Rx from the Book Doctor: Did You Say What You Mean?
How can you drop a raw egg five feet onto a concrete floor without cracking it?
Think about it. Now read my answer.
Not to worry; you can never crack a concrete floor with a mere raw egg. The floor is too hard.
What? You did not expect that answer? Were you trying to keep from cracking the egg? Well,
that’s not what the question asked. The confusion came from the misuse of a pronoun.
Because pronouns should refer to the last stated noun. The pronoun “it,” in my initial question
then refers to “floor.” Even the most skilled writers, though, forget the basic rule of pronouns,
and the result is that their sentences do not always say what the writers intended.
I’ll state the rule again: For clarity, every pronoun should refer to the last stated noun. If the
pronoun is plural, it should refer to the last stated plural noun. Here are some examples of
correctly placed pronouns: John looked for his socks under the bed. [The pronoun “his” properly
refers to John.] Daryl and Joe worked on their homework together. [The pronoun “their” properly
refers to the plural subject, Daryl and Joe.] How can you drop a raw egg five feet, without
breaking it on the concrete floor below? [See how rearranging the original question puts the
pronoun “it” clearly after “egg” and makes the sentence say what was it really meant to say?]
Misplaced, incorrect, and misleading pronouns are a major issue in many of the manuscripts I
edit. Once you become aware of pronouns and the fact that they should refer to the last stated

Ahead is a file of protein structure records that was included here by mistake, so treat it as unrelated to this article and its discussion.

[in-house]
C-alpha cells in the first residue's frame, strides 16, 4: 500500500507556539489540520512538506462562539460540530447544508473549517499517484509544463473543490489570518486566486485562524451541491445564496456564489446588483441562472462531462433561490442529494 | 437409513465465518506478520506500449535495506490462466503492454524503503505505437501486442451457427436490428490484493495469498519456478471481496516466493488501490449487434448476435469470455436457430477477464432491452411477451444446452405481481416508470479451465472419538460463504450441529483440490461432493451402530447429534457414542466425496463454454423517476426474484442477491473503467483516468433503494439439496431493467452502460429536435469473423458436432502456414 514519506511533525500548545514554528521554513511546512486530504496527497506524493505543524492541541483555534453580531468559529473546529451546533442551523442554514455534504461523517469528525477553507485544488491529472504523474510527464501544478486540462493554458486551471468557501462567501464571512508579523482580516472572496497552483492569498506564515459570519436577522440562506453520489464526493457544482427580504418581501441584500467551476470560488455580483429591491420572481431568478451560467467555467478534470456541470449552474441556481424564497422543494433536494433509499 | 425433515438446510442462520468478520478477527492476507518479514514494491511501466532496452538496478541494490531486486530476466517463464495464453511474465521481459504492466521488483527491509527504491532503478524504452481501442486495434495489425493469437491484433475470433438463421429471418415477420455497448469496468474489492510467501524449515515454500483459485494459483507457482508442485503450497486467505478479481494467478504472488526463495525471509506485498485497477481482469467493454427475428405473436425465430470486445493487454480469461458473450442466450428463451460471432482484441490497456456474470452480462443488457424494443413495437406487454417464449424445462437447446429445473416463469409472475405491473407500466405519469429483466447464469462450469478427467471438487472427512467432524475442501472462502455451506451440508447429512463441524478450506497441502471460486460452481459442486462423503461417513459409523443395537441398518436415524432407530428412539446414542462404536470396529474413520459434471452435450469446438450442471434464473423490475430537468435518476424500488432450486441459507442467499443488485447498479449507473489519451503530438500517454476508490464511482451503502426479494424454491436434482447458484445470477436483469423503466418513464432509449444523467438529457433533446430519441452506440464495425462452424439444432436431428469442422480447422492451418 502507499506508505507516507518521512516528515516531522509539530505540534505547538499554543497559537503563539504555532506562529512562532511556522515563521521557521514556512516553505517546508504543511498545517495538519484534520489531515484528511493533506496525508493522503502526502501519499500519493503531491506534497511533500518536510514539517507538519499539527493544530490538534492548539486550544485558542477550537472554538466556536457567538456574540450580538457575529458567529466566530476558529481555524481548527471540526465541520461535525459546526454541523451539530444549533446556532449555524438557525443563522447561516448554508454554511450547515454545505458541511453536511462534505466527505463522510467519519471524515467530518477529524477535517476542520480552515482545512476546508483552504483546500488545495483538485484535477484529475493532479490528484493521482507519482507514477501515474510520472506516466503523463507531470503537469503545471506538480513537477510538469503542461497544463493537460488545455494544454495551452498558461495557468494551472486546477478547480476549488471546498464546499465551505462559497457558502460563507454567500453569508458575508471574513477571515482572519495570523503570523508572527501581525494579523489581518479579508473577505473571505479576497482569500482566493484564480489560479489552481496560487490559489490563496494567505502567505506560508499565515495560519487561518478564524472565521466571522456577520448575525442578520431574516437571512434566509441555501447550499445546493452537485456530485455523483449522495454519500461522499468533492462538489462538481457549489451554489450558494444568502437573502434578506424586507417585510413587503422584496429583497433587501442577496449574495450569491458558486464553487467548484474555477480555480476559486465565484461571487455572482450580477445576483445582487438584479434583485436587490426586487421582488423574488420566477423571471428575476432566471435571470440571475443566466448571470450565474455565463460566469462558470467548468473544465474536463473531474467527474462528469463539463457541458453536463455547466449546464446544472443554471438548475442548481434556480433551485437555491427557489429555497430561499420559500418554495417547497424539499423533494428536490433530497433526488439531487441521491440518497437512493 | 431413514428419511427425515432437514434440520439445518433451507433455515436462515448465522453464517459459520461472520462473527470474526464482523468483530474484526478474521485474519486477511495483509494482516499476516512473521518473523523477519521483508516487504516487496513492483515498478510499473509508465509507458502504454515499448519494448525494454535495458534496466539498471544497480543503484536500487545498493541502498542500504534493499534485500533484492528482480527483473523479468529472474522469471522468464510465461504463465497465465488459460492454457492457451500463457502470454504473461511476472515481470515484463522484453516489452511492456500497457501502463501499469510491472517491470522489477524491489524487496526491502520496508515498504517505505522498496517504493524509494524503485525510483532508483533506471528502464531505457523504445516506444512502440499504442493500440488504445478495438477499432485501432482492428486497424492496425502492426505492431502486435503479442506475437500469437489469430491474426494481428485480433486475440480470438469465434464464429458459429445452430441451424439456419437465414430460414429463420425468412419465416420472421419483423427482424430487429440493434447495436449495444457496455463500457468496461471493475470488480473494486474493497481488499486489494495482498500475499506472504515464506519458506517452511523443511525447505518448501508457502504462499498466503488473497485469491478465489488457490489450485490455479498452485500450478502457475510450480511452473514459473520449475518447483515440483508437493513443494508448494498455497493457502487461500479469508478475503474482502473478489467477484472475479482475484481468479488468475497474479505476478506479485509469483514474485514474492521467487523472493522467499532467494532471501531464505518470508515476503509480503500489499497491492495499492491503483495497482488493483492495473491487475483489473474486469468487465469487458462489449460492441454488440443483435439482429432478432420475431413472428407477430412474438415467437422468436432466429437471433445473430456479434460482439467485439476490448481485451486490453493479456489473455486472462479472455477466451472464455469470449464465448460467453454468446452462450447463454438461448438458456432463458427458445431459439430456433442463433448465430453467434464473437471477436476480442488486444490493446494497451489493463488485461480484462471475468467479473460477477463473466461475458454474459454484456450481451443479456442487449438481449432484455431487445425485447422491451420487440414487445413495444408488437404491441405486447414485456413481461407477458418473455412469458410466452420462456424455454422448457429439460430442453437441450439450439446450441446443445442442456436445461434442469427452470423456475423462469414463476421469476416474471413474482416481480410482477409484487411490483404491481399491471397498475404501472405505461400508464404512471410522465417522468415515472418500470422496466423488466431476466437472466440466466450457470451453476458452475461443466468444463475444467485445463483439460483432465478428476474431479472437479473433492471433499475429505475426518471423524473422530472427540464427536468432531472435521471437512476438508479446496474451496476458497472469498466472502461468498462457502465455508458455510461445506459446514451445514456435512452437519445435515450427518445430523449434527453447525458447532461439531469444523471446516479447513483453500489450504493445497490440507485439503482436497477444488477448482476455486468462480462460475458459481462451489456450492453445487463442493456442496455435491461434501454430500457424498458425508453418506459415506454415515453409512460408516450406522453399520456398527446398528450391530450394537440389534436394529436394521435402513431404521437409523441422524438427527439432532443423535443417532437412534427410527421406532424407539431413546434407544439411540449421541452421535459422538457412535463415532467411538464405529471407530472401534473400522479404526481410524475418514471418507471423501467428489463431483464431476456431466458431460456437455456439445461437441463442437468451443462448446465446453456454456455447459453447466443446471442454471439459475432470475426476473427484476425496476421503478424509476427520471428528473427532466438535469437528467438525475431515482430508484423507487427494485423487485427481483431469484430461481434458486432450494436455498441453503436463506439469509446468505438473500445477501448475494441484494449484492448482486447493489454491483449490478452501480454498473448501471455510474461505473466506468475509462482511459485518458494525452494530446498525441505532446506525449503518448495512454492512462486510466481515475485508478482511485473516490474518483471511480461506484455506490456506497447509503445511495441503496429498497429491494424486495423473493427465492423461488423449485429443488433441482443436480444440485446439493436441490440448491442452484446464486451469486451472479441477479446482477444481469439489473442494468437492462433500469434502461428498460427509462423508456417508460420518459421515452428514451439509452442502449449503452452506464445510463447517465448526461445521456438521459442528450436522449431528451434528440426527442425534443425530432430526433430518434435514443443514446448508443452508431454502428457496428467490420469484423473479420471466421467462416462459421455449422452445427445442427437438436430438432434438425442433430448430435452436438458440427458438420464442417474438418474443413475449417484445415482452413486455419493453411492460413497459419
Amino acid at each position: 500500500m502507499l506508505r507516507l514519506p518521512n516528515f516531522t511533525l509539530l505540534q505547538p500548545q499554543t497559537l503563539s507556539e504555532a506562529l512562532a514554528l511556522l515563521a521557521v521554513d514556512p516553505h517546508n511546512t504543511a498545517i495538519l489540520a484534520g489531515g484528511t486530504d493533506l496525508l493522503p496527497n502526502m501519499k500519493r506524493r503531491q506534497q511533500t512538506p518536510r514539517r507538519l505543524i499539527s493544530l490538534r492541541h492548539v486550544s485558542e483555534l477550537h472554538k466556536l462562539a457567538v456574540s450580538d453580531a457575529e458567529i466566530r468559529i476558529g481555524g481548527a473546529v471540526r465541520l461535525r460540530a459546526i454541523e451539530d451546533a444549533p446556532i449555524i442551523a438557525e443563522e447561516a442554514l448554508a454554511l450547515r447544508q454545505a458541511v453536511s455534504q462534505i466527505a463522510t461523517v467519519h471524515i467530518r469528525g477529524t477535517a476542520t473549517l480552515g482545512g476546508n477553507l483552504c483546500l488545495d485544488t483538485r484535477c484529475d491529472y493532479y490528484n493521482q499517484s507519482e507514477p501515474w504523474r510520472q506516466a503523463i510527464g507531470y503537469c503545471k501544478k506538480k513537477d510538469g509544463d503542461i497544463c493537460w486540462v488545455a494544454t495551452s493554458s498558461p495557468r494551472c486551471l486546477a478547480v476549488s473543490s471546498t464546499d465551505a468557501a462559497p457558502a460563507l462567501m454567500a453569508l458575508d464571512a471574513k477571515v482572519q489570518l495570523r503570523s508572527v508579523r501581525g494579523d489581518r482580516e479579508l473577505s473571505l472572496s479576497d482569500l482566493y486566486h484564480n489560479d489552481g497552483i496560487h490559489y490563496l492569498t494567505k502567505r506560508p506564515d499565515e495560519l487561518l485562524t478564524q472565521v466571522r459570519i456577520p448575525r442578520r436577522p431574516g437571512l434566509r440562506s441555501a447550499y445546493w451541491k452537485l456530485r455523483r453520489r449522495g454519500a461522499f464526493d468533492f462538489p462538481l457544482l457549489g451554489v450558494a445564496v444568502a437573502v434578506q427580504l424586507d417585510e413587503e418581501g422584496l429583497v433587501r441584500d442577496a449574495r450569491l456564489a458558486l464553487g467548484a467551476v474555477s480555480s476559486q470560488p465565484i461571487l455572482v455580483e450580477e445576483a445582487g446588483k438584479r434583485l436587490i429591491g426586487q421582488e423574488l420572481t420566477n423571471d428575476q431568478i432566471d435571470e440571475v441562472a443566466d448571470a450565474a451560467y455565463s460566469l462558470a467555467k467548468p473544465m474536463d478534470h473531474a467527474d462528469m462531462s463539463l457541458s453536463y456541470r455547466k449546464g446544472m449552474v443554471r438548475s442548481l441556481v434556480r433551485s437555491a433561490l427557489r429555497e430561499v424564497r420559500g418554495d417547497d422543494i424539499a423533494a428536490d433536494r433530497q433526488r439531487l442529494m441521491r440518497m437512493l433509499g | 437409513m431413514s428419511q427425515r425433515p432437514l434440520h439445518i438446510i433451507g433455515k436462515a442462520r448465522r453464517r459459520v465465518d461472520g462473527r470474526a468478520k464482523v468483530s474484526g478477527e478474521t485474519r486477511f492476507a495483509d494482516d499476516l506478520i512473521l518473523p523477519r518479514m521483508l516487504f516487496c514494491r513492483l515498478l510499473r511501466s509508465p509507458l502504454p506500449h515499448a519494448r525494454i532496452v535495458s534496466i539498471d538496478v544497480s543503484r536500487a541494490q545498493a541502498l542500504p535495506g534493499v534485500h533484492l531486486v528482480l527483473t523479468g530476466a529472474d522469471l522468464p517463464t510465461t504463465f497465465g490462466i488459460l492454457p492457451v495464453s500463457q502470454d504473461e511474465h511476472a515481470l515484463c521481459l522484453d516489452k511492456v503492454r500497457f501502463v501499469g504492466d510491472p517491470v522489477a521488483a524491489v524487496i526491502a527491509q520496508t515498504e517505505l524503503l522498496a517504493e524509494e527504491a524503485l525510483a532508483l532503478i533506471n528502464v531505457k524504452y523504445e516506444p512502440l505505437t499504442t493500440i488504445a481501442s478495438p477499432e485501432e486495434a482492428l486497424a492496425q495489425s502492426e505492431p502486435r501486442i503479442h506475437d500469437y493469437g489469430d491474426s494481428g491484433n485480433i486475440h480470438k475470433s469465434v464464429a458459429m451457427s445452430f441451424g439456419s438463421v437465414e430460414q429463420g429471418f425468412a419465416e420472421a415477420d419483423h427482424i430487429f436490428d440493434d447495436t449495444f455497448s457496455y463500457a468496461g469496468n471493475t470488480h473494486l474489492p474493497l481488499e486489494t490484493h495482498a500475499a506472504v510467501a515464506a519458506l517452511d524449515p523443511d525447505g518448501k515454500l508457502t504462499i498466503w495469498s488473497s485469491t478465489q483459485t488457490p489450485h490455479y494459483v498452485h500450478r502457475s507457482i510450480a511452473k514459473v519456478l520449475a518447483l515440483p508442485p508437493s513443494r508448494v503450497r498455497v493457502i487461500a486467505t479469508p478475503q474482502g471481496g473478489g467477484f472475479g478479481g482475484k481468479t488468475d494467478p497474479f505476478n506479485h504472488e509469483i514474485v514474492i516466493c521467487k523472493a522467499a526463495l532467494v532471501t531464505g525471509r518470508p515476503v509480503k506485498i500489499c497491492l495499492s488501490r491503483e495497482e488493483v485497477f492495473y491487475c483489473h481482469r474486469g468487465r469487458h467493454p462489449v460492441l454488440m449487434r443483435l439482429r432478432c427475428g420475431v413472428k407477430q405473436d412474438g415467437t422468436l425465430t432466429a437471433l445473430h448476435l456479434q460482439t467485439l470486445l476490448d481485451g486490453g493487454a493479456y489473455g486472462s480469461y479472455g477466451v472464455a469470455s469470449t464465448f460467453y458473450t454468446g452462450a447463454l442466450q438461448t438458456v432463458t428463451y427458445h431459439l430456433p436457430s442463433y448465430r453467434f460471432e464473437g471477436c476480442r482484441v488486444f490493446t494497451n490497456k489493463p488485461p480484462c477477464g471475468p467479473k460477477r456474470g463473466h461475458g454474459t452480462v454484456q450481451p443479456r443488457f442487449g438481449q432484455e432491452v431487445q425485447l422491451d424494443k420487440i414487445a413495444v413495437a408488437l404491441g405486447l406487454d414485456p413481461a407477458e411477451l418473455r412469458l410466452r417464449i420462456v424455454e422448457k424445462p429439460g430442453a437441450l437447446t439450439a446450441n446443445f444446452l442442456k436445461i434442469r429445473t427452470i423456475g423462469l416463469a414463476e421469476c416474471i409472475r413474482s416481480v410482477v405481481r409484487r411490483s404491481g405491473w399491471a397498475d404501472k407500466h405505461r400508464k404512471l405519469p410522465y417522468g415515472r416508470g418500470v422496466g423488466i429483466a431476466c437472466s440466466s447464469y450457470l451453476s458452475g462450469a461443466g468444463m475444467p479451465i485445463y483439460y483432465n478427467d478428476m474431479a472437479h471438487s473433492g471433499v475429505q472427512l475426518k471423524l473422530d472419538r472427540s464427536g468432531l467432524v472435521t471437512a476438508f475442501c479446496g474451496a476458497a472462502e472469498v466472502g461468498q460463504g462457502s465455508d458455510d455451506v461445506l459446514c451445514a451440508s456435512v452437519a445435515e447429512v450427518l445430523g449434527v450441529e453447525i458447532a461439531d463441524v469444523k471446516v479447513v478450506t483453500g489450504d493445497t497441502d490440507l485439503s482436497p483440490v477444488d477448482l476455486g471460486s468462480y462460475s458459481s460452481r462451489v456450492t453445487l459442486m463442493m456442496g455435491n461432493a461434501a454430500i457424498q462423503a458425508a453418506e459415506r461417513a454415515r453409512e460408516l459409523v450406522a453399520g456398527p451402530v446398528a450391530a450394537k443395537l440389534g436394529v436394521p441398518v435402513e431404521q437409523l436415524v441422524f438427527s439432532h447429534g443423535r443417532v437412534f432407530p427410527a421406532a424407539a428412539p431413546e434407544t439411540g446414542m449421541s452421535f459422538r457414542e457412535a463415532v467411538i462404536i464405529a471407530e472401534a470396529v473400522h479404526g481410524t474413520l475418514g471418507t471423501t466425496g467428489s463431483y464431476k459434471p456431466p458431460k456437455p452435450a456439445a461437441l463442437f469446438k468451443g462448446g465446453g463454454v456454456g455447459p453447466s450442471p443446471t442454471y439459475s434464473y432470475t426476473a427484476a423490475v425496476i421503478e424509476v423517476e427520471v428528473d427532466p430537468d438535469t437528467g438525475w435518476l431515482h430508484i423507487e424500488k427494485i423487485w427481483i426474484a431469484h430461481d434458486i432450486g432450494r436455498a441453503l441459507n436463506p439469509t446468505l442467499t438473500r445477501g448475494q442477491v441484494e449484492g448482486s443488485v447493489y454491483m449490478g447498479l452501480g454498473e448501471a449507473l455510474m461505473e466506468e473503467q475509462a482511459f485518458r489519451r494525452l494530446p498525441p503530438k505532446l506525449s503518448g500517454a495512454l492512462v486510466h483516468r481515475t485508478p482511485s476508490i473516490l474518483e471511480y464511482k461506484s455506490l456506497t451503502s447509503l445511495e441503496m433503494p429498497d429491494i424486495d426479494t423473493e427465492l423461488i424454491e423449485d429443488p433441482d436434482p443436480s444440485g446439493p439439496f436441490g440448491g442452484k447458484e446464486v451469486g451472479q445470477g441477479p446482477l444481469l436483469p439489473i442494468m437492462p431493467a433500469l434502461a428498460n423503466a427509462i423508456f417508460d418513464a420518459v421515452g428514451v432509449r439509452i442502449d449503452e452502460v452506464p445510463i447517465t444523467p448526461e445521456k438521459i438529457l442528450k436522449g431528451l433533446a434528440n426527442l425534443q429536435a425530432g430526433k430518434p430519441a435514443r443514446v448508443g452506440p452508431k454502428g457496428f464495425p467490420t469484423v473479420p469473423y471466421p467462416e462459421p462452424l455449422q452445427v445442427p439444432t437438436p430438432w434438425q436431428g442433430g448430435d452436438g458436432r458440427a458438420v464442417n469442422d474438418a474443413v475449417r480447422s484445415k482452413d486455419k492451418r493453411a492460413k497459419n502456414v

noun, you become an aware author, an author who writes clearly, and an author whose work says what it was intended to say.
Let’s examine the following items I’ve found in manuscripts I edited. Ask yourself if the authors
intended to say what the sentences actually say.
She heard the sizzle of fajitas being served as they followed the hostess to their table. [The last
plural noun before the pronoun “they” is “fajitas,” so as written, the fajitas followed the hostess
to the table.]
Dark eyes crinkled against the sun as they trudged along. [I’m glad I didn’t come upon those eyes
trudging along all by themselves. Yuck!]
He brings a fresh bag of chips, tears open the top with his teeth, and sets them on the coffee
table. [Seeing his teeth on the table would certainly kill my appetite for chips.]
In rural areas, almost every farm kept a dog to kill rats and alert them to strangers. [I’ll bet the rats appreciated being alerted when strangers came near, but I’ll also bet the author meant that the dog alerted the farmers, not the rats.]
About the Author: Bobbie Christmas, professional editor and award-winning writer, founded Zebra Communications in 1992 to help writers prepare books for publication. A lifetime member of FWA, she oversees the Editors Helping Writers service. Because she cures ailing manuscripts, people refer to her as a book doctor. Her website is www.zebraeditor.com, and her e-mail address is Bobbie@zebraeditor.com.